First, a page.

You don't have to give Publishers Clearing House your address, PCH account number, bank account number, driver's license number, or any other confidential information when you enter.

You may have to fill out an affidavit to verify eligibility if you win, but not when you enter. If the entry form asks for this kind of personal information, it's a sign you are on a spoofed website.

What's that? A spoofed website looks like the official PCH entry form. If you use it, however, you transmit your information directly to scammers instead. Here are some tips on how to identify fake websites.

4. A Check Doesn't Mean You've Won

A popular sweepstakes scam makes it appear that you're not really paying for your prize by handing over a check and asking you to send back some of the money. After all, they're providing the funds, right?

Wrong. Those checks aren't legitimate, and you'll be left holding the bill.

Read about check scams for more information.

5. Do Your Research Before You Respond

Before you respond to any win notice, especially those from big companies like PCH, take some steps to verify your prize wins.

Here are some important steps to take:

  • Use Google to search for similar win notifications that have been reported to consumer organizations by victims of scams.
  • Check that the person sending the notice really works for PCH.
  • Make sure you actually entered the giveaway you supposedly won.

6. Verify Your Wins With Publishers Clearing House Directly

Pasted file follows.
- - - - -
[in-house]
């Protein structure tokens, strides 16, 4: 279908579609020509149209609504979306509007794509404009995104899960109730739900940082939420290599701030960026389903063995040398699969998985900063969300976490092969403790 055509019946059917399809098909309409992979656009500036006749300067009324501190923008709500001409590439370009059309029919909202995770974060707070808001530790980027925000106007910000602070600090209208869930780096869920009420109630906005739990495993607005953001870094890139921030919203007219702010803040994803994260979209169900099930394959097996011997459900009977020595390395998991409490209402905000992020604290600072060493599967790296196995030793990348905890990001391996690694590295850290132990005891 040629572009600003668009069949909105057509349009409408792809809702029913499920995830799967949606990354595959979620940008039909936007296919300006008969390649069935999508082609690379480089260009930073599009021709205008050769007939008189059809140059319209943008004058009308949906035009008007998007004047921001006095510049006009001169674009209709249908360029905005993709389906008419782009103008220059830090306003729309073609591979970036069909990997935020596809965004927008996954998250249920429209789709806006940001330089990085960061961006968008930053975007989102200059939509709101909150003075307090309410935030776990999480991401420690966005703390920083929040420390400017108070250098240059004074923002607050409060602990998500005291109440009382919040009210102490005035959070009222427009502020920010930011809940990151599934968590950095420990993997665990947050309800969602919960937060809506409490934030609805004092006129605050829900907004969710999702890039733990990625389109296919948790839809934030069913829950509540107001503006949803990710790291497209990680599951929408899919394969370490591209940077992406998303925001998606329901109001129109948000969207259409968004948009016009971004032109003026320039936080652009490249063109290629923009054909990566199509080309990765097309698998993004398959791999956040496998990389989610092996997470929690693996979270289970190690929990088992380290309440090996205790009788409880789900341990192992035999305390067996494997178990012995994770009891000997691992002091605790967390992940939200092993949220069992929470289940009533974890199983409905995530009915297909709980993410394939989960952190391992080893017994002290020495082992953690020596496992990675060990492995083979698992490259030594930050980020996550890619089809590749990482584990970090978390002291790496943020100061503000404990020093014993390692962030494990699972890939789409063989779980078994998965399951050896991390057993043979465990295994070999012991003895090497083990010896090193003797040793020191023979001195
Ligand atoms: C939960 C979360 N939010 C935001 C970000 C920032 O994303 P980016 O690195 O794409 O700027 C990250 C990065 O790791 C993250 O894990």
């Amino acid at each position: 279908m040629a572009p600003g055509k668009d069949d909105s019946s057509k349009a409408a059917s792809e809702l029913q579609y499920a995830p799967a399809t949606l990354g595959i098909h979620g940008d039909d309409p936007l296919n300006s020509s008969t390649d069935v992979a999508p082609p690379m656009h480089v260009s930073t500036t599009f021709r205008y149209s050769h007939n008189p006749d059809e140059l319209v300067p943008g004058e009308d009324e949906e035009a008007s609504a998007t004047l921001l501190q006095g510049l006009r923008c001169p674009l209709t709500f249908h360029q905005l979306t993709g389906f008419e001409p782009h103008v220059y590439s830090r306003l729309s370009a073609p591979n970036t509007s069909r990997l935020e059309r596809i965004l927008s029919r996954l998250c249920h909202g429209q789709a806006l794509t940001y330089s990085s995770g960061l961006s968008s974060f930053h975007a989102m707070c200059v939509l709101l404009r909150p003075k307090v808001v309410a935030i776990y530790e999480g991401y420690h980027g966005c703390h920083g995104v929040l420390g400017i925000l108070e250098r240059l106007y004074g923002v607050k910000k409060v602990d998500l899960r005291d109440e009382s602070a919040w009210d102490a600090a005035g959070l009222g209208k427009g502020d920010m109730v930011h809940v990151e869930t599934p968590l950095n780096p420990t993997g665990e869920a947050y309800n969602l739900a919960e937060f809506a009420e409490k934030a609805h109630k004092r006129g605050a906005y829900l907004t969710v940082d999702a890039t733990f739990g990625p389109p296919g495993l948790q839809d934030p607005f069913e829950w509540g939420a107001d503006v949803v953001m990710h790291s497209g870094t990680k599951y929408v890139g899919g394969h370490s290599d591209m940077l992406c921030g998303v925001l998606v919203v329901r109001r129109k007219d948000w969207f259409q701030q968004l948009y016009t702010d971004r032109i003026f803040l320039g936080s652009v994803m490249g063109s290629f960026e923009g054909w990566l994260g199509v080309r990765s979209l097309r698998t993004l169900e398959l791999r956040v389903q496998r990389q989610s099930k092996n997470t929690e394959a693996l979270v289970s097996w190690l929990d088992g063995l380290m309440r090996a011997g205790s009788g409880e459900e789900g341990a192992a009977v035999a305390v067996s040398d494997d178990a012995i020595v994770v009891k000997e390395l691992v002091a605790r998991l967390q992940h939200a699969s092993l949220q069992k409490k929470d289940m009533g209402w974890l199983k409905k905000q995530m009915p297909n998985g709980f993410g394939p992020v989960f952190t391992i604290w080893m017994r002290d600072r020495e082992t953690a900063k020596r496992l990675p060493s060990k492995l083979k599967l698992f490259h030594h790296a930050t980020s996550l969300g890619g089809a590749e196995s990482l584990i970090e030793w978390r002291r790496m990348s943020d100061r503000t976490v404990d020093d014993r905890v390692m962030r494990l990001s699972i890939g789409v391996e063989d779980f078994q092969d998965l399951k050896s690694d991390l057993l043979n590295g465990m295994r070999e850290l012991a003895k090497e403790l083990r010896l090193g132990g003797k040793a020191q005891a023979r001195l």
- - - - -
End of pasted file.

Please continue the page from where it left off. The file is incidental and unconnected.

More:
If you've gone through the steps above, but you're still not sure if your win notice is legitimate, contact PCH directly to ask them to verify your prize.

Do NOT use the telephone numbers or email addresses included in your win notice when you do this step — scammers often include fake contact information to trick their victims. For example, if you call a number in your win notice, you might reach the scammer, not the legitimate PCH organization.

Instead, use publicly available ways to contact PCH.

PCH Scams on Facebook

Facebook is a fabulous tool for sweepstakes fans, but it can also be a breeding ground for scams. One of these common scams uses fake Publishers Clearing House pages to trick victims.

The scam works something like this: Scammers create a Facebook page that mimics the look of a real PCH page or a personal page of one of PCH's employees. They'll steal company logos, the PCH color scheme, photos of Prize Patrol members, and more to make their fake page look trustworthy.

When PCH fans find and follow the page, the scammers message them to tell them they've won a prize — and ask for money before they can claim their "winnings." Victims hand over cash but never see a prize.

To keep yourself safe from these scams, learn how to recognize and avoid fake Facebook pages. And remember: PCH never, ever notifies winners by Facebook messages. 

Remember, too, that PCH's official pages have been verified by Facebook. Don't trust any PCH page without a verification badge.

If you want to follow Publishers Clearing House on Facebook, find their official pages by using this list from PCH's website: Facebook Scams: Friend or Faux?

Still Not Sure? Get More Tips Directly From

Publishers Clearing House works diligently to fight scams, both by working with law enforcement officials and through public education.

For more tips on how to avoid Publishers Clearing House scams, visit the Contest Integrity section of the PCH website,

PCH even has a scam hotline that you can call. There, you can simply ask if you are a winner and a PCH representative will verify your win for you. Just be sure to get the hotline number from the publicly available contact information and not from a win notification!

Have You Been Scammed?

If you've already sent money to a PCH scammer, contact your local police office. You'll also need to be extra cautious in the future because scammers consider people who have already been scammed to be easy prey, and there's a good chance that you will be targeted again.

You can also follow these steps to report a scam directly to Publishers Clearing House.